Delegates from 120 governments meeting in Bonn, Germany, this week launched an intergovernmental renewables agency they hope will be on par with powerhouses like the International Energy Agency and the International Atomic Energy Agency.
The International Renewable Energy Agency, like the IEA and IAEA, will promote the development and deployment of renewable energy sources, such as solar, wind, water and geothermal, by informing and advising countries on regulations, financing and technology expertise.
"This sends an important message to the world," Claudia Kemfert, one of Germany's leading energy experts, told United Press International in a telephone interview Wednesday. "It is saying: 'Renewables are now just as important as all the other energy sources.'"
Dubbed IRENA, the agency "will focus on providing (upon request) policy advice for national governments, facilitating technology transfer and capacity building," according to the new agency's Web site. "Mandated by governments worldwide, IRENA aims at becoming the main driving force in promoting a rapid transition towards the widespread and sustainable use of renewable energy on a global scale."
Traditional energy sources have long had institutional backing.
The Paris-based International Energy Agency advises member countries on oil, gas and coal energy policies. The International Atomic Energy Agency in Vienna, Austria, an independent but U.N.-related body, is a global adviser on nuclear energy issues.
IRENA is in its infancy, with no plans to join the U.N. network and still in search of a permanent home. Its Web site says it will work with existing energy agencies. There no doubt will be overlaps. But the established agencies have played critical roles on the international stage, and with a focus on future energy resources, IRENA will likely too.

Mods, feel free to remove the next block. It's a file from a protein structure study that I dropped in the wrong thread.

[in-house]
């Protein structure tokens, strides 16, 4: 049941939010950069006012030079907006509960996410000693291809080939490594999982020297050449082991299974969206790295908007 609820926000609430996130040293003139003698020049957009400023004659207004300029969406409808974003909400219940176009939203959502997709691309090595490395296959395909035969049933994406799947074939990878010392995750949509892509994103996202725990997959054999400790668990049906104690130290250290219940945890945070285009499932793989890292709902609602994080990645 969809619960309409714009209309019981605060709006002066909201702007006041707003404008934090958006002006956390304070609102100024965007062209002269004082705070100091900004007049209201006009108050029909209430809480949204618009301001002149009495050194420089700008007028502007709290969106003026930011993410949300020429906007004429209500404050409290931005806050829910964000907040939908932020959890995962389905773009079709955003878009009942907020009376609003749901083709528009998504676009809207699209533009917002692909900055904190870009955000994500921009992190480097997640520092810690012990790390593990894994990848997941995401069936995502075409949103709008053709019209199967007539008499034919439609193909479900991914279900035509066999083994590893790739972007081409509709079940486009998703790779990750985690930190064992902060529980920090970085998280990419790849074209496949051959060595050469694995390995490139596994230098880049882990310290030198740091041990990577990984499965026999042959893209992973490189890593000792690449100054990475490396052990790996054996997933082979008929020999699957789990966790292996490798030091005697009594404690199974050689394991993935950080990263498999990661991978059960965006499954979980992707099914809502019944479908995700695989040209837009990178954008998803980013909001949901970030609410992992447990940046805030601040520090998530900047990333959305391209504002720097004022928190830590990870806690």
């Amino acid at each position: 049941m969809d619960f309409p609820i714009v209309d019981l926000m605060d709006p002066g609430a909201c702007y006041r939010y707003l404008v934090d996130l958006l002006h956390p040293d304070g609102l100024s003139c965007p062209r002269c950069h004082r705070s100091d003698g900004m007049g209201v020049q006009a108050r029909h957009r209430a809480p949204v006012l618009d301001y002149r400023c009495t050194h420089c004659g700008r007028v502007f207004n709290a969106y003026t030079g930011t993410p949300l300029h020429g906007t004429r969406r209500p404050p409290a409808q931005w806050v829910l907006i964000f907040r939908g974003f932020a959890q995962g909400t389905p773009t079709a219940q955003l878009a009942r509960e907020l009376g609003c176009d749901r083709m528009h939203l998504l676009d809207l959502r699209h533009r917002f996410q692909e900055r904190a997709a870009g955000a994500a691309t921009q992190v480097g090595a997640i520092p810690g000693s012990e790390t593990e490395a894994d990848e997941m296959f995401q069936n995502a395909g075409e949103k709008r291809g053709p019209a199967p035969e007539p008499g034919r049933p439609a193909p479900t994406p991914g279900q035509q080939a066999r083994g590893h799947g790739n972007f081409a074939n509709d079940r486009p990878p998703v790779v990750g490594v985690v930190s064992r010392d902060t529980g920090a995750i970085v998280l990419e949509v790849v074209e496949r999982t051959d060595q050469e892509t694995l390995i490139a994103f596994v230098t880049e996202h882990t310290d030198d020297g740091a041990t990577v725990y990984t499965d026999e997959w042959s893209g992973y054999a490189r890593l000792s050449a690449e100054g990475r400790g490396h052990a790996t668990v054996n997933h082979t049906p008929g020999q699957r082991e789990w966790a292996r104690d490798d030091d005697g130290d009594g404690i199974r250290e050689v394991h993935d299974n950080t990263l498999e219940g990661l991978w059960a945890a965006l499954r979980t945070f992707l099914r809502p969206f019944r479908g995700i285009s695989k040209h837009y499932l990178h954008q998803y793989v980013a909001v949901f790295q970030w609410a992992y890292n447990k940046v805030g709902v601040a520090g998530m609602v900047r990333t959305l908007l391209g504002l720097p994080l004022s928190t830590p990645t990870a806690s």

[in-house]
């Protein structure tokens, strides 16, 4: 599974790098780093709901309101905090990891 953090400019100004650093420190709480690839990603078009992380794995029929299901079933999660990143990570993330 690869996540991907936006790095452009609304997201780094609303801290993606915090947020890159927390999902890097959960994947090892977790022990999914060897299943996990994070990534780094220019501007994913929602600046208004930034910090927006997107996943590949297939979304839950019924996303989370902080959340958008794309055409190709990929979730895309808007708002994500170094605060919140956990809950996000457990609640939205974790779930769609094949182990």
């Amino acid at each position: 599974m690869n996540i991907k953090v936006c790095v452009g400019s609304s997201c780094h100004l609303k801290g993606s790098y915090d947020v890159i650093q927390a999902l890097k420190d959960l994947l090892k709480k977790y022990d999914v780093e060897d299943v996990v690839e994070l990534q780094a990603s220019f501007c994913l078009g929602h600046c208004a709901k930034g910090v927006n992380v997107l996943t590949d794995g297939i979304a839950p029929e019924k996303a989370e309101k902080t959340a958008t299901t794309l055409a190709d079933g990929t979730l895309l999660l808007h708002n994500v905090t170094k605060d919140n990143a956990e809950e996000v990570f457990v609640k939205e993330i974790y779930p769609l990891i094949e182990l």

The IEA was founded during the oil crisis of 1973-1974 to monitor adequate supplies and now issues reports on world oil markets and global energy forecasts.
Originally the "Atoms for Peace" organization in 1957, the IAEA has since facilitated nuclear best practices and has led international inspections of nuclear programs suspected of having weapons aims.
Much has changed since the renewable energy sector was a pipe dream.
Climate change calls for reducing carbon dioxide emissions, Europe is scrambling to reduce its dependence on Russian fossil imports, and U.S. President Barack Obama is looking at investment in renewables to help save the American economy.
"Many countries have recognized the opportunities that renewable energies offer for climate protection, security of supply, economic growth and employment," German Environment Minister Sigmar Gabriel said upon the launch of IRENA. "In 2008 over $150 billion were invested in renewable energies worldwide. In Germany alone, 250,000 people work in this sector."
Germany, the world's largest solar photovoltaics market and a technology leader in wind energy, has long lobbied for something like IRENA. Since 2004 Berlin received backing from Denmark and Spain in its initiative.
It all came together Monday and Tuesday, when representatives from 120 countries attended the conference in Bonn. IRENA's founding treaty was signed by some 75 nations -- a "huge success," Gabriel said.
They include renewable energy powerhouses Germany, Spain and Sweden, but also more unusual countries such as Kenya and the United Arab Emirates, which hope to boost solar energy generation at home.
"Large-scale solar thermal power plants are being built in Spain -- so why not build some in the countries of North Africa too?" Gabriel asked. "And why shouldn't North Africa be able to sell its renewable electricity, as one of many export goods, to Northern Europe, where sunshine is in short supply?"
While developing nations hope IRENA will provide green technology transfer, exactly that may have prevented larger nations from joining just yet.
The United States and some other large economies -- including Russia, China, Japan and Brazil -- have not signed the founding document.
Gabriel said he expected more nations to hop on board once the agency takes form.
In June, a commission will decide on the location of IRENA's headquarters and elect the first director general. Bonn (also home to the U.N. Framework Convention on Climate Change, the body tasked with hammering out a new global climate deal) and German solar energy advocate Hermann Scheer, one of the founding fathers of IRENA, are the favorites.
IRENA is still in its infant phase compared to the traditional agencies. It aims to be fully operational in 2010, with a starting budget of $25 million. Then, roughly 100 experts will be tasked with facilitating the shift into a new energy age.
Given the enormous potential of renewables (Gabriel said they could satisfy the energy needs of 9 billion people), IRENA may quickly turn into a global player in the energy world.